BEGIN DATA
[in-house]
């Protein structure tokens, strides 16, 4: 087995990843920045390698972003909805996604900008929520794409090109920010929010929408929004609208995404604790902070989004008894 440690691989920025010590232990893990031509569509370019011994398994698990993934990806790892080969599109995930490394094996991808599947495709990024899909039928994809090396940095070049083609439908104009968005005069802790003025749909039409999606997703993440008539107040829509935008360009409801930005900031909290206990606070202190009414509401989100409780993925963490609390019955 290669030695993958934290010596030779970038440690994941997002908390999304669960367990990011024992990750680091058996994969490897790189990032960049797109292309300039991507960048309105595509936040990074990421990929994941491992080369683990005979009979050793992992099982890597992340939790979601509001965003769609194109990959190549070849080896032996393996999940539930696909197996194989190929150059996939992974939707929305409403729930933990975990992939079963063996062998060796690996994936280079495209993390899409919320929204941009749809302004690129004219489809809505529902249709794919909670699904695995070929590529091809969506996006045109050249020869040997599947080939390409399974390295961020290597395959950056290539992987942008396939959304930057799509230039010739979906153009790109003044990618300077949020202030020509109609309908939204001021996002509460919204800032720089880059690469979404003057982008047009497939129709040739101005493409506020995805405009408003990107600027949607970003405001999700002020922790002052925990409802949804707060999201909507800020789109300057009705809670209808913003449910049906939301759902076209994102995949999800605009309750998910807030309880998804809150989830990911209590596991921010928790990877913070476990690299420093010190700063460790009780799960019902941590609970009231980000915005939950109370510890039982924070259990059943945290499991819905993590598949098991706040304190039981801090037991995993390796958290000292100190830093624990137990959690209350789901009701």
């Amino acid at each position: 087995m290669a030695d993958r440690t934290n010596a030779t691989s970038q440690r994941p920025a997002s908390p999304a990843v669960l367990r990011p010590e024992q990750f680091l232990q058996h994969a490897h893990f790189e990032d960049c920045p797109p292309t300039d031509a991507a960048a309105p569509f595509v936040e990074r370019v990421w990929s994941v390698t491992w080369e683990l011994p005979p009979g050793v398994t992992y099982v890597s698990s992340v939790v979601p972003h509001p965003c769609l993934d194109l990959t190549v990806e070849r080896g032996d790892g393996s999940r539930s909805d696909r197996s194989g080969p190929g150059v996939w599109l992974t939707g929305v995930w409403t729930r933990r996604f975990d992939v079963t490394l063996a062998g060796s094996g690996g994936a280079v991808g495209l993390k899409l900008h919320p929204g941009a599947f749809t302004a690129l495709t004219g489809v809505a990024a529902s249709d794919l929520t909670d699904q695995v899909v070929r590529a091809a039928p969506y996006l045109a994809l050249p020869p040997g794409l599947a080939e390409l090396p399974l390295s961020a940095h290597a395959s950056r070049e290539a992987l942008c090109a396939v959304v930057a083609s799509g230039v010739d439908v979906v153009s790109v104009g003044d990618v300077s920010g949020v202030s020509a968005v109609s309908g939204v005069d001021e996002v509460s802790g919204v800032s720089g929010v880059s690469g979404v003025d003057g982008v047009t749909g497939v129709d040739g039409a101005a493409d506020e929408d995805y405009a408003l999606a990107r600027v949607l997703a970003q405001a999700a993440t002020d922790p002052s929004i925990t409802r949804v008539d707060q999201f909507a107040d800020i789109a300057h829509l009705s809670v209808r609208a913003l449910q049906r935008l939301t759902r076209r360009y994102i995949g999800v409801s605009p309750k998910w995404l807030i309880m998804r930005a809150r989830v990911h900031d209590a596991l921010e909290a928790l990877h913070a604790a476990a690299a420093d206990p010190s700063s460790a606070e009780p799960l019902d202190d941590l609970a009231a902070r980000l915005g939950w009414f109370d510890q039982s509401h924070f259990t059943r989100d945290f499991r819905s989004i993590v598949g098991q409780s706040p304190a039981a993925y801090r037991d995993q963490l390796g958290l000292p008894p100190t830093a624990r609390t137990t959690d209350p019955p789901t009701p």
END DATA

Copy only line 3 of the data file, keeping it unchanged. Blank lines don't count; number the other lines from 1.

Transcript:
């Amino acid at each position: 087995m290669a030695d993958r440690t934290n010596a030779t691989s970038q440690r994941p920025a997002s908390p999304a990843v669960l367990r990011p010590e024992q990750f680091l232990q058996h994969a490897h893990f790189e990032d960049c920045p797109p292309t300039d031509a991507a960048a309105p569509f595509v936040e990074r370019v990421w990929s994941v390698t491992w080369e683990l011994p005979p009979g050793v398994t992992y099982v890597s698990s992340v939790v979601p972003h509001p965003c769609l993934d194109l990959t190549v990806e070849r080896g032996d790892g393996s999940r539930s909805d696909r197996s194989g080969p190929g150059v996939w599109l992974t939707g929305v995930w409403t729930r933990r996604f975990d992939v079963t490394l063996a062998g060796s094996g690996g994936a280079v991808g495209l993390k899409l900008h919320p929204g941009a599947f749809t302004a690129l495709t004219g489809v809505a990024a529902s249709d794919l929520t909670d699904q695995v899909v070929r590529a091809a039928p969506y996006l045109a994809l050249p020869p040997g794409l599947a080939e390409l090396p399974l390295s961020a940095h290597a395959s950056r070049e290539a992987l942008c090109a396939v959304v930057a083609s799509g230039v010739d439908v979906v153009s790109v104009g003044d990618v300077s920010g949020v202030s020509a968005v109609s309908g939204v005069d001021e996002v509460s802790g919204v800032s720089g929010v880059s690469g979404v003025d003057g982008v047009t749909g497939v129709d040739g039409a101005a493409d506020e929408d995805y405009a408003l999606a990107r600027v949607l997703a970003q405001a999700a993440t002020d922790p002052s929004i925990t409802r949804v008539d707060q999201f909507a107040d800020i789109a300057h829509l009705s809670v209808r609208a913003l449910q049906r935008l939301t759902r076209r360009y994102i995949g999800v409801s605009p309750k998910w995404l807030i309880m998804r930005a809150r989830v990911h900031d209590a596991l921010e909290a928790l990877h913070a604790a476990a690299a420093d206990p010190s700063s460790a606070e009780p799960l019902d202190d941590l609970a009231a902070r980000l915005g939950w009414f109370d510890q039982s509401h924070f259990t059943r989100d945290f499991r819905s989004i993590v598949g098991q409780s706040p304190a039981a993925y801090r037991d995993q963490l390796g958290l000292p008894p100190t830093a624990r609390t137990t959690d209350p019955p789901t009701p």